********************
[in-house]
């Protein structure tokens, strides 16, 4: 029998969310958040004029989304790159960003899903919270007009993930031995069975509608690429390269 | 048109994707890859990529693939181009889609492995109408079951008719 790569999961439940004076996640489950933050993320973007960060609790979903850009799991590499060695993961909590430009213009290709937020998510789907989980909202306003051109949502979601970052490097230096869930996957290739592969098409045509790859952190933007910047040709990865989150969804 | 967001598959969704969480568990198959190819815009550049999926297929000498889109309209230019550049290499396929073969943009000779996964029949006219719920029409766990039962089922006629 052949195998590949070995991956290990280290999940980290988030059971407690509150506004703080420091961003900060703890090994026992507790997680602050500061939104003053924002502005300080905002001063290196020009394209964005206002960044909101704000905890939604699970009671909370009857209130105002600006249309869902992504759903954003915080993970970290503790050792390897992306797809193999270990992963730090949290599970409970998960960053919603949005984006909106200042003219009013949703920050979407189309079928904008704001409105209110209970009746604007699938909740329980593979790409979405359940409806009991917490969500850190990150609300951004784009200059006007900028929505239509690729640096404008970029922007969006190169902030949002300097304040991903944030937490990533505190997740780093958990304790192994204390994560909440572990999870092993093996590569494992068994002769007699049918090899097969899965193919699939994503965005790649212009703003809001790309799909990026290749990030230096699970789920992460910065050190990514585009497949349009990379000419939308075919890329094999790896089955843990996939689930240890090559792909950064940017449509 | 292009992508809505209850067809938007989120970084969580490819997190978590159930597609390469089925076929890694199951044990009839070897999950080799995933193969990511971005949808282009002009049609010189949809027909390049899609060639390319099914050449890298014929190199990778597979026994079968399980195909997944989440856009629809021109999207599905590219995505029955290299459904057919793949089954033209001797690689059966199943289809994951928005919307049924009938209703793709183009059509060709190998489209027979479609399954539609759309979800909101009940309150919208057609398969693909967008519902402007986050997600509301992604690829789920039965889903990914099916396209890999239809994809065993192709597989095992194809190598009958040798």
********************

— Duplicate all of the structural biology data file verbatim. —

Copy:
[in-house]
């Protein structure tokens, strides 16, 4: 029998969310958040004029989304790159960003899903919270007009993930031995069975509608690429390269 | 048109994707890859990529693939181009889609492995109408079951008719 790569999961439940004076996640489950933050993320973007960060609790979903850009799991590499060695993961909590430009213009290709937020998510789907989980909202306003051109949502979601970052490097230096869930996957290739592969098409045509790859952190933007910047040709990865989150969804 | 967001598959969704969480568990198959190819815009550049999926297929000498889109309209230019550049290499396929073969943009000779996964029949006219719920029409766990039962089922006629 052949195998590949070995991956290990280290999940980290988030059971407690509150506004703080420091961003900060703890090994026992507790997680602050500061939104003053924002502005300080905002001063290196020009394209964005206002960044909101704000905890939604699970009671909370009857209130105002600006249309869902992504759903954003915080993970970290503790050792390897992306797809193999270990992963730090949290599970409970998960960053919603949005984006909106200042003219009013949703920050979407189309079928904008704001409105209110209970009746604007699938909740329980593979790409979405359940409806009991917490969500850190990150609300951004784009200059006007900028929505239509690729640096404008970029922007969006190169902030949002300097304040991903944030937490990533505190997740780093958990304790192994204390994560909440572990999870092993093996590569494992068994002769007699049918090899097969899965193919699939994503965005790649212009703003809001790309799909990026290749990030230096699970789920992460910065050190990514585009497949349009990379000419939308075919890329094999790896089955843990996939689930240890090559792909950064940017449509 | 292009992508809505209850067809938007989120970084969580490819997190978590159930597609390469089925076929890694199951044990009839070897999950080799995933193969990511971005949808282009002009049609010189949809027909390049899609060639390319099914050449890298014929190199990778597979026994079968399980195909997944989440856009629809021109999207599905590219995505029955290299459904057919793949089954033209001797690689059966199943289809994951928005919307049924009938209703793709183009059509060709190998489209027979479609399954539609759309979800909101009940309150919208057609398969693909967008519902402007986050997600509301992604690829789920039965889903990914099916396209890999239809994809065993192709597989095992194809190598009958040798």